Thus, creating a good rapport with patients is a paramount ingredient which was inherent in traditional healthcare practice. However in modern palliative care practice this critical issue is usually taken for granted. There is an urgent for it to be revigorized. However, this will require a health professional to handle reduced number of patients in order have time for building relationships. This may automatically lead to increased deficit of healthcare manpower which may in turn call for immediate remedies. This demerit is recognized as the expense which can be incurred on the process. But yet the benefits shall justify the costs.
Another bad image of modern healthcare is that it has been commercialized. Contrary to the traditions today’s healthcare practice is no longer a special calling in favor of the troubled beings. Healthcare professionals have prioritized monetary gains at the expense of their patient’s needs. This is a trend that Gregory (1770) saw emerging early: the sympathetic physician with “sensibility of heart which makes us feel for the distresses of our fellow-creatures, and which, of consequence, incites us in the most powerful manner to relief them. Sympathy produces an anxious attention to a thousand little circumstances that may tend to relief the patient; an attention which money can never purchase. (Gregory, in McCullough 1998, p.38).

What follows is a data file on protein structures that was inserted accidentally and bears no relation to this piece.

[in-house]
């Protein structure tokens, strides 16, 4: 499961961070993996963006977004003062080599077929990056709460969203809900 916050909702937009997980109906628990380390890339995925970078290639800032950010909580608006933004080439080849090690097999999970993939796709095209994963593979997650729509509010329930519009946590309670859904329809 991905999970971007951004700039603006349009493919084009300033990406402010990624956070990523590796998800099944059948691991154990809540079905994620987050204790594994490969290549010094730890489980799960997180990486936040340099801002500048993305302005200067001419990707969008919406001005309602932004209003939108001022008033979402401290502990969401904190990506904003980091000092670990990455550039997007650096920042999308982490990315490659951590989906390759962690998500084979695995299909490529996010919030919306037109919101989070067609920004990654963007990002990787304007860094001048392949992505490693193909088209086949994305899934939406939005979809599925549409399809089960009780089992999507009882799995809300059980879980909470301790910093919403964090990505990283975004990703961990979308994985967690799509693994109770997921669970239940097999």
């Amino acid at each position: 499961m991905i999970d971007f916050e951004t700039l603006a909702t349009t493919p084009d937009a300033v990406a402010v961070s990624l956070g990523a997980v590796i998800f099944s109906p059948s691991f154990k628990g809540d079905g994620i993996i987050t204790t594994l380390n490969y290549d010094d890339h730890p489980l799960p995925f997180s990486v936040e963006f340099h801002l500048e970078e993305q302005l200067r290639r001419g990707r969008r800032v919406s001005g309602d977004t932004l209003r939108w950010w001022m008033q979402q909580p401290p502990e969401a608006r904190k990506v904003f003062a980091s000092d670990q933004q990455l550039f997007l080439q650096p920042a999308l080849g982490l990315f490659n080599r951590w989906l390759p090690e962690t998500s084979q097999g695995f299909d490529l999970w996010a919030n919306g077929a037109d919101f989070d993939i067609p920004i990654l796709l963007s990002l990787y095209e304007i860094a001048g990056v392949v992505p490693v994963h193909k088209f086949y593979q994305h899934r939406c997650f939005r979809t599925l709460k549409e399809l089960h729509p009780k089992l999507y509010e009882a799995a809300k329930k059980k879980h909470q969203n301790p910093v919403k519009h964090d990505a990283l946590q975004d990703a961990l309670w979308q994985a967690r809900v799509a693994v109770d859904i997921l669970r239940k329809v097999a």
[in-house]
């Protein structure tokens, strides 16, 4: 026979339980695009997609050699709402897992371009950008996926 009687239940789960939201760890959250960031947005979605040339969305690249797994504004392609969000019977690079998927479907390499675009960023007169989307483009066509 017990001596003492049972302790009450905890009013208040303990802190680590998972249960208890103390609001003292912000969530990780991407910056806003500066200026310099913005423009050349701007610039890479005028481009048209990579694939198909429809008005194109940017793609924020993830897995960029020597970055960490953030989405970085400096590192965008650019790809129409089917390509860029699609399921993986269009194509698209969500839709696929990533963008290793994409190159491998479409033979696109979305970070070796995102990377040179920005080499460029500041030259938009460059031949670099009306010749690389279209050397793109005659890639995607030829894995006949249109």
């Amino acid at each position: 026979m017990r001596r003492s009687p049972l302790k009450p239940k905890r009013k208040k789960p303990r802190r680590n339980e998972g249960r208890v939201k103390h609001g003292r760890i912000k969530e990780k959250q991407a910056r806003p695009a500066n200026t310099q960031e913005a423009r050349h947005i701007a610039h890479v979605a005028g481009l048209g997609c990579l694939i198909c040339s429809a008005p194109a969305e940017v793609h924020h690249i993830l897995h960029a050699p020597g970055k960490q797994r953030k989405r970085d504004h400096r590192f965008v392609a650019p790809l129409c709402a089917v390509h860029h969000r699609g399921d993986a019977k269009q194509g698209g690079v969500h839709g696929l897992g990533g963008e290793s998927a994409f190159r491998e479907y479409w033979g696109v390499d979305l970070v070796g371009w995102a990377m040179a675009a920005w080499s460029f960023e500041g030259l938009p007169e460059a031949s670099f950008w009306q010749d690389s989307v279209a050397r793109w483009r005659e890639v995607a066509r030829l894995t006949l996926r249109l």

Because of lack of effective cure, death may be inevitable for the terminally patients. This marks the principal challenge in palliative care. Therefore we need to recognize that the patient’s fear or anxiety over death, sense of despair or isolation is major challenge which requires address. This a very critical area which modern therapeutic approach has ignored f taken for granted. As i have explained above, anti-depressants are not sufficient; we need to expand our modern therapy to spiritual, cultural and social therapies in order to promote healing. Besides, I have also tried to explain why there is no adequate justification for euthanasia as the ultimate solution for pain. The problem with it is that it is based on pessimistic view of suffering and a disguised form of sympathy. It limits therapeutic intervention to sedatives and anti-depressants thus undermining other forms of creativity which can promote healing and reduced pain.